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Monday Bird Droppings: The Orioles’ first home series could have gone better

The Birds followed up their spirited win in the home opener with a pair of lackluster losses to the Yankees.

MLB: APR 09 Yankees at Orioles
Ramón Urías sums up how we’re all feeling.
Photo by Charles Brock/Icon Sportswire via Getty Images

Good morning, Camden Chatters.

If the Orioles are intent on making some real noise in the postseason race this year, they’re going to have to start beating their AL East foes. So far, they’ve made little progress in that department.

The O’s dropped two out of three to the Yankees this weekend after doing the same in Boston a weekend earlier. The positive vibes and winning atmosphere that permeated the Orioles’ thrilling home opener win on Friday all but dissipated for the remainder of the series. As a largely pro-Yankees crowd cheered in the Camden Yards stands, the O’s scored just four runs total in losing the final two games, including a 5-3 defeat in yesterday’s rubber game. Tyler Young recapped the action.

The Orioles dropped back below .500 on the young season, to 4-5, and currently sit in last place in the AL East, five games behind the still-undefeated Rays. Losing to division rivals, unfortunately, is a familiar sight for the Birds, who haven’t won a season series against any AL East opponent since 2017.

Even with MLB’s newly balanced schedule in effect this season, which reduces the number of games between division opponents from 19 to 14, the Orioles are still going to see plenty of their AL East competitors this year. It would behoove them to start winning more of those games than they lose.

The season is not even two weeks old, of course, and anything that’s happened so far is barely a blip in the bigger picture. But there are expectations for the Orioles to take a step forward this year, and we’re still waiting for some signs that it’s going to happen. Perhaps the next 12 games — in which the Orioles will face four losing teams in the Athletics, White Sox, Nationals, and Tigers — can help them bank some much-needed wins before their next date with an intradivision foe.


Orioles pitcher Tyler Wells wants the challenge of being a starter: ‘That’s what makes it so fulfilling’ – Baltimore Sun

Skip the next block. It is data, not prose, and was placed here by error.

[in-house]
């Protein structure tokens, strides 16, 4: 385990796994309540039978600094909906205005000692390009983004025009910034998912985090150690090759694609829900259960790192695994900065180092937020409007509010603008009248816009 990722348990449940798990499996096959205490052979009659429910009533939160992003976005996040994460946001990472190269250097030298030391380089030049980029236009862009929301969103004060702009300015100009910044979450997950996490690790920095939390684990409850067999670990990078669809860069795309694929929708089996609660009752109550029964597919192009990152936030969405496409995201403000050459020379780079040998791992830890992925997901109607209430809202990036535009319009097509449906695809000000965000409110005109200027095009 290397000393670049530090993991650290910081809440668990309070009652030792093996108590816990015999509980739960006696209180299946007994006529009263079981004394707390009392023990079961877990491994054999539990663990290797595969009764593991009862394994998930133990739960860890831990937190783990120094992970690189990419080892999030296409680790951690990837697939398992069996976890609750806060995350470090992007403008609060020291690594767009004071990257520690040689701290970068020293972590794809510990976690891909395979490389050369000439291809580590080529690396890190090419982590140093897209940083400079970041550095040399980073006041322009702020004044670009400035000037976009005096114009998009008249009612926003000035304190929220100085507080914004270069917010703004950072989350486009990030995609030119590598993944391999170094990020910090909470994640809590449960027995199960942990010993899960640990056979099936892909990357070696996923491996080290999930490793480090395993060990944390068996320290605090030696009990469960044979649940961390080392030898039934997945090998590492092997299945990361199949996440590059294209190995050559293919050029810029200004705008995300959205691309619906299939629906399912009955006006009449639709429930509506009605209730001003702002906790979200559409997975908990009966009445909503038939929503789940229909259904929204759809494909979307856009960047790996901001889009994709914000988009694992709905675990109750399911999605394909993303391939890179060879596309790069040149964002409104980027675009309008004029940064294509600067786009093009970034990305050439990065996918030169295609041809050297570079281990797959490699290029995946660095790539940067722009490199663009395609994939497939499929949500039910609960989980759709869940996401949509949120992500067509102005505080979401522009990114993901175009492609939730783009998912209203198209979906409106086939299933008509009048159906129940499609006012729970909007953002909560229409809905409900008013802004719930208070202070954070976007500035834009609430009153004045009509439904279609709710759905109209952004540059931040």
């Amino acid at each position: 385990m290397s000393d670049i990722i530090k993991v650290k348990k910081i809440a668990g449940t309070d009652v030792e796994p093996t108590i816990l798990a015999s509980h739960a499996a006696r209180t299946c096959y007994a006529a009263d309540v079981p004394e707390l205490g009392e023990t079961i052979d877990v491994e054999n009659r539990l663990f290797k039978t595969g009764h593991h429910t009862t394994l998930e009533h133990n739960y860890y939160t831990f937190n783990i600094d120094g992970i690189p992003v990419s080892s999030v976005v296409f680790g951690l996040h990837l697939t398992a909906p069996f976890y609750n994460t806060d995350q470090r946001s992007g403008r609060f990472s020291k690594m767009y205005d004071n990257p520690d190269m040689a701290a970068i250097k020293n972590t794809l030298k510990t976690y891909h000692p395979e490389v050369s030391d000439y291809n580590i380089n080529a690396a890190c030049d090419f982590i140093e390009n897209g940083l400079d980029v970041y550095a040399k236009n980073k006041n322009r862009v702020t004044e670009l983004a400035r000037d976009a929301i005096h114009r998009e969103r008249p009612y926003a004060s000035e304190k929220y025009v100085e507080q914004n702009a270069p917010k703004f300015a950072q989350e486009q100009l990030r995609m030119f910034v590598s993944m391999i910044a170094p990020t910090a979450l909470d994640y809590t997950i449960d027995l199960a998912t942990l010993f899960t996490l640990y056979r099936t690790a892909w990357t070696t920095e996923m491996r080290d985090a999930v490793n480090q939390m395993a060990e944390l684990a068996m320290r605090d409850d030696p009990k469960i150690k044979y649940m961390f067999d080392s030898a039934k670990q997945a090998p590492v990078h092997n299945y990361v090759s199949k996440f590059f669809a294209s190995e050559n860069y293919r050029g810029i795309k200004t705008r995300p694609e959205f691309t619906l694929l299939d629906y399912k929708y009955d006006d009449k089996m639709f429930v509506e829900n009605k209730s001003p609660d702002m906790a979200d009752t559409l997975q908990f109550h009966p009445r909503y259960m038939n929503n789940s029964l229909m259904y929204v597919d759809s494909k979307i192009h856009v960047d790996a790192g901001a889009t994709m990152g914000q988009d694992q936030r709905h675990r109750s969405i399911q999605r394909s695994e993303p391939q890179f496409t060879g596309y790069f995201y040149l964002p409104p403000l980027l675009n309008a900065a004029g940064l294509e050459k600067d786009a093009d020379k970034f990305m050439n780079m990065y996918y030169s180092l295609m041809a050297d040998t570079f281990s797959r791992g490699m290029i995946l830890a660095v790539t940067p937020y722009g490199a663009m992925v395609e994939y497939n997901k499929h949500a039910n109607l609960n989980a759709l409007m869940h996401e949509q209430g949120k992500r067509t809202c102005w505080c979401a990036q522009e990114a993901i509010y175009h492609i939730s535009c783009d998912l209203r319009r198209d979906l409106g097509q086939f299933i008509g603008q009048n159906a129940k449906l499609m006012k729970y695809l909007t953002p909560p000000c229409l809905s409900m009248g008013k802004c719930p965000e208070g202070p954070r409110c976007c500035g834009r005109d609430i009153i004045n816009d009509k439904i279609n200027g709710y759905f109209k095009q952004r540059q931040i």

If Wells continues to pitch well as a starter, who gets bounced out of the rotation when Kyle Bradish returns? Grayson back to the minors? Another starter to the bullpen? I guess that’s a problem for the two-weeks-from-now Orioles.

Kjerstad tries hand at first base in Double-A -
So far this season the O’s have given Heston Kjerstad some reps at first base and Jordan Westburg in the outfield. A little versatility never hurt a prospect’s status, even if it might not stick once he gets to the majors. (Remember when Ryan Mountcastle was an outfielder?)

McCann on his return, Hyde on decision to option Stowers, and more Orioles notes - School of Roch
Part of the Orioles’ reasoning for demoting Kyle Stowers was that the O’s are going to be facing a lot of left-handed starters this week. Yeah, and...? Have they seen Stowers’ numbers against lefties in the minors last year?

Orioles lose to Yankees, 5-3; Judge hits 2 homers; Hyde wants Stowers to get playing time at Norfolk -
This just in: Aaron Judge continues to be better than Orioles pitchers.

Orioles birthdays and history

Is today your birthday? Happy birthday! Five former Orioles were born on this day, including O’s Hall of Famer Mike Devereaux, who turns 60 today. Devereaux spent seven seasons with the Birds, collecting 94 home runs, 403 RBIs, and making one of the most spectacular catches in the history of Camden Yards. Other ex-Orioles born on April 10 include outfielders Lee Lacy (75) and Chris Dickerson (41), and right-handers Wes Stock (89) and Alberto Reyes (53).

Random Orioles game of the day

And now for a new feature! I’ll have a random number generator spit out a number between 1954 and 2022, and then look up the Orioles game from that year on today’s date. Today’s random number is...2006.

On April 10, 2006, the Orioles snapped a four-game losing streak by beating the then-Devil Rays, 6-3, in Tampa. O’s lefty Erik Bedard, well on his way to becoming the Birds’ ace, pitched an absolute gem, twirling seven shutout innings and striking out five. He gave up only four hits, all singles, in the 108-pitch effort. The Orioles scored four runs in the third to jump out to an early lead and held on from there, though things got dicey enough in the ninth that they had to call on closer Chris Ray, who struck out the side. Miguel Tejada went 3-for-4 and Jay Gibbons homered.

The Devil Rays’ starter that day was right-hander Seth McClung. Fun fact: back when I was just a know-nothing kid writing O’s recaps on the internet — as opposed to now, when I’m a know-nothing adult writing O’s recaps on the internet — I made some snarky comment about how “Seth McClung” sounded like a made-up name. The actual Seth McClung later emailed me and assured me that it was his real name, and thanked me for the publicity. That was the first real interaction I’d ever had with a professional athlete. I just wish it had happened for a better reason than my being a smarmy dork.

And this has been the Random Orioles Game of the Day.TM